Abi: Yeah, that’s a great story. And I also had a chance to speak to Brian a few months ago, and I remember he used the term vanity measures or vanity scorecards for leaders. That’s what DORA metrics became when leaders were just focused on page 19 as you described.

I want to talk, and I don’t want this to get too pedantic, but one of the challenges I’ve personally seen at multiple organizations with the use of DORA metrics is actually not even how to measure them, but agreeing on the definitions of what it is we’re trying to measure. At GitHub, while I worked there, we worked on a DORA dashboard and unfortunately we did do it the hard way as you described. And I don’t think anyone really looked at it. But one challenge in putting together that dashboard was actually the definition of lead time. And I think part of the problem is that lead time is a term that exists outside of DORA and outside of even just engineering.

So I want to take a step back. We’ve talked about this over email, but what is the intent of the measure lead time within DORA? Is it intended to include the human components such as planning and development, or is it really more about the CI/CD and release, automation and tooling?

Nathen: Yeah, and I think there’s actually pretty good explanation of that in the book Accelerate, but I’ll kind of paraphrase it here for you as well. But essentially we talk about, in the book Accelerate, it might be page 21, although I’ve probably just made that number up. They have a nice table that illustrates the difference between product development and software delivery.

And so when you talk about the time that an engineer puts in building a feature, when we talk about which features should we build, how do we prioritize work, all of that is very much product development. And it’s not that it’s not important, because that is important, and we should have an understanding of that. But the DORA research, essentially it has to pick a place to focus. Where do we focus the investigation that we have? We can’t look at everything or else we’ll just water everything down.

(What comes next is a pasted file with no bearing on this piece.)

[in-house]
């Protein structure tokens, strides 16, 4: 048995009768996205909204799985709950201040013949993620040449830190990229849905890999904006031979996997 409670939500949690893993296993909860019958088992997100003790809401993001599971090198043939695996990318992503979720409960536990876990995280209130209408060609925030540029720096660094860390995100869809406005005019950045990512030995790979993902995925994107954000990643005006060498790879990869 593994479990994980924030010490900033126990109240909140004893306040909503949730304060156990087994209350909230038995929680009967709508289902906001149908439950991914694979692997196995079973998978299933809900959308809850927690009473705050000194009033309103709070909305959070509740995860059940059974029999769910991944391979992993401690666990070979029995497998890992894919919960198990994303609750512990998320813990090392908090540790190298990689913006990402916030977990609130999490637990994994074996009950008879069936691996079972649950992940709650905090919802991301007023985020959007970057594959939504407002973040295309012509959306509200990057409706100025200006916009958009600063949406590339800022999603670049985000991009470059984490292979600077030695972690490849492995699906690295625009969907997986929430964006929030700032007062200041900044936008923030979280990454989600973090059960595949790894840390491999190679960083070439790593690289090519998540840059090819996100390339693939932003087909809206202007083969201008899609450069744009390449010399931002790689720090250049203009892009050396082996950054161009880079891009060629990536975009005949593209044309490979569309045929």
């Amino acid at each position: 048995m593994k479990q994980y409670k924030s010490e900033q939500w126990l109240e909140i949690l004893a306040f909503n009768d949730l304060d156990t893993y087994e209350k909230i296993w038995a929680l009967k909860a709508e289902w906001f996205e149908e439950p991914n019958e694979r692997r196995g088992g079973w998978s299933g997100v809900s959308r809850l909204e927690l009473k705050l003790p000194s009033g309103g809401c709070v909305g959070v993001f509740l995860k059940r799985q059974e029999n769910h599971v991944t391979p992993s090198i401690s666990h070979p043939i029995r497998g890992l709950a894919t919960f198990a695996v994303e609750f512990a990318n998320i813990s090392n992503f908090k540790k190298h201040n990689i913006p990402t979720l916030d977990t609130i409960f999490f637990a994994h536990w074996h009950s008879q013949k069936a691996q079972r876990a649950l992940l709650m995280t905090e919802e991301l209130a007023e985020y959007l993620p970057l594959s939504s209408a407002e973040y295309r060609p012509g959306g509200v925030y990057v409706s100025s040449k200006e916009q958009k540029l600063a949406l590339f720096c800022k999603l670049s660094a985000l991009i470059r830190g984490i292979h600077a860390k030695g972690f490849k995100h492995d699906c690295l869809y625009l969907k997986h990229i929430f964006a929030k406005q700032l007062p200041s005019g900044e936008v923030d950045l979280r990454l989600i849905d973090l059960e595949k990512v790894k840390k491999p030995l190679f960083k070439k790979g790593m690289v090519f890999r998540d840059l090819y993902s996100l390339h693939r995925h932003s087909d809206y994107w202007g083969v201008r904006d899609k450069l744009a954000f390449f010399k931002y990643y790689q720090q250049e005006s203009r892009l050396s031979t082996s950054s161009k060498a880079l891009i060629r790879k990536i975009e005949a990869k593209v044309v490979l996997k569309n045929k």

So they intentionally chose delivery lead time, and that starts when the code is committed to the repository. And it ends when that code lands in production. Now, as I just described it, it’s super easy., But you know what? There’s a ton of nuance behind that. When it gets committed to which part of the version control system, is it to my local branch, is it to a feature branch? Is it only to trunk? When does it get to production? Is it when we roll it out to a beta user, to 5% of our users, to 100% of our users? So these four metrics on the surface, beautiful, simple, easy to understand. Once you take the surface off, there can be a ton of nuance in them.

My recommendation to teams always is at least at the team level, have those conversations. Agree to something. Set those boundaries exactly what you’re going to measure.

Now unfortunately, I’ve also seen organizations want to define that organization wide from jump, from the start. And I think the better approach is to have a couple of teams define it for themselves, do those experiments, make those improvements over time, make sure that it’s having the impact that you want. And then maybe start sharing those boundaries, if you will, across the organization. But I think it all comes back to again, context matters. And we need to be clear and transparent in what exactly are we measuring.